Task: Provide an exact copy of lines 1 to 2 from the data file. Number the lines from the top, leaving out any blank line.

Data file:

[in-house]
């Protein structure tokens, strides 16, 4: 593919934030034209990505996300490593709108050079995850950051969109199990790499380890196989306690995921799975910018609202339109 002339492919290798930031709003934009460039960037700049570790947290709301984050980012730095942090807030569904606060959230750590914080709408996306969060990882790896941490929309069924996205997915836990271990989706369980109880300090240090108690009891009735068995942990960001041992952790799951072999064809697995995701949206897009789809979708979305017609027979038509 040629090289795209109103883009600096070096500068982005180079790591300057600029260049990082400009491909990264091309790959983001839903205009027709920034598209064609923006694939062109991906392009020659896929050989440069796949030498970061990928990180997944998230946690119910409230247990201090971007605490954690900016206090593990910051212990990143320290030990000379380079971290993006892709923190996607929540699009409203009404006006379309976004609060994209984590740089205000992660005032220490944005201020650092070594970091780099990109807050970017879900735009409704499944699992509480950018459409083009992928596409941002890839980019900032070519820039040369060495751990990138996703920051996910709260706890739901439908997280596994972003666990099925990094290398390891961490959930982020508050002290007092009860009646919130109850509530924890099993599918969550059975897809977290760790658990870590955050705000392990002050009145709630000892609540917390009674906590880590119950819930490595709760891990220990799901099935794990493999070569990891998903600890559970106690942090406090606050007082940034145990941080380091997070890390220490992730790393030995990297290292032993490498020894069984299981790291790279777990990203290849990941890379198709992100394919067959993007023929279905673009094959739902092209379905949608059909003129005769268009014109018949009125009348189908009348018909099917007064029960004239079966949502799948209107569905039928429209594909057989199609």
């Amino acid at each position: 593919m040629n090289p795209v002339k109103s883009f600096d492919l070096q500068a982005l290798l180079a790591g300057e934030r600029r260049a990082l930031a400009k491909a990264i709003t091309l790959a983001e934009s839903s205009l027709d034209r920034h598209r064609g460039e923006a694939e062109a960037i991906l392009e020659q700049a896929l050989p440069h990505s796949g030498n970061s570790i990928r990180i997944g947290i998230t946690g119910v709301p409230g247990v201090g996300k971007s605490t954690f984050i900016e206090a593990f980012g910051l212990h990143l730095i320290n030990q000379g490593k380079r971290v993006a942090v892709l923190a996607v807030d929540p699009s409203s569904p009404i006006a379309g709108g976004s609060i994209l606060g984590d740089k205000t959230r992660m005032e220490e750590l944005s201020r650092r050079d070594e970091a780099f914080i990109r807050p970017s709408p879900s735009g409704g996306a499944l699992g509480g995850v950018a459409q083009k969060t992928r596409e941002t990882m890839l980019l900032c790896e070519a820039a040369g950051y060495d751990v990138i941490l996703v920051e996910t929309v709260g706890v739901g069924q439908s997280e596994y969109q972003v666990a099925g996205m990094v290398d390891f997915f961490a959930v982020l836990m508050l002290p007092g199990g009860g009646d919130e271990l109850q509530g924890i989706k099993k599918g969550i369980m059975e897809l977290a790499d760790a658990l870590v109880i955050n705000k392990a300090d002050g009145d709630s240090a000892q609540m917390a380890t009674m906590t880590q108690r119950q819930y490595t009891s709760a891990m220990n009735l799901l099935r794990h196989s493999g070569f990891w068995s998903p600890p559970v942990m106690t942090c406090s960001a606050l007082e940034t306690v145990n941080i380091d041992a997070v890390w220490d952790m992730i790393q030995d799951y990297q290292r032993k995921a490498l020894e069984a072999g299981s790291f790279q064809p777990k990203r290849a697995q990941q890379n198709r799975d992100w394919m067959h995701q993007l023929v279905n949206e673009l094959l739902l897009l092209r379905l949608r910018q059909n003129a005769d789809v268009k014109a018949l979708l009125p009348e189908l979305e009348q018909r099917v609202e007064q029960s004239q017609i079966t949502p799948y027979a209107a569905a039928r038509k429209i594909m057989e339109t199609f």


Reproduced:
[in-house]
């Protein structure tokens, strides 16, 4: 593919934030034209990505996300490593709108050079995850950051969109199990790499380890196989306690995921799975910018609202339109 002339492919290798930031709003934009460039960037700049570790947290709301984050980012730095942090807030569904606060959230750590914080709408996306969060990882790896941490929309069924996205997915836990271990989706369980109880300090240090108690009891009735068995942990960001041992952790799951072999064809697995995701949206897009789809979708979305017609027979038509 040629090289795209109103883009600096070096500068982005180079790591300057600029260049990082400009491909990264091309790959983001839903205009027709920034598209064609923006694939062109991906392009020659896929050989440069796949030498970061990928990180997944998230946690119910409230247990201090971007605490954690900016206090593990910051212990990143320290030990000379380079971290993006892709923190996607929540699009409203009404006006379309976004609060994209984590740089205000992660005032220490944005201020650092070594970091780099990109807050970017879900735009409704499944699992509480950018459409083009992928596409941002890839980019900032070519820039040369060495751990990138996703920051996910709260706890739901439908997280596994972003666990099925990094290398390891961490959930982020508050002290007092009860009646919130109850509530924890099993599918969550059975897809977290760790658990870590955050705000392990002050009145709630000892609540917390009674906590880590119950819930490595709760891990220990799901099935794990493999070569990891998903600890559970106690942090406090606050007082940034145990941080380091997070890390220490992730790393030995990297290292032993490498020894069984299981790291790279777990990203290849990941890379198709992100394919067959993007023929279905673009094959739902092209379905949608059909003129005769268009014109018949009125009348189908009348018909099917007064029960004239079966949502799948209107569905039928429209594909057989199609």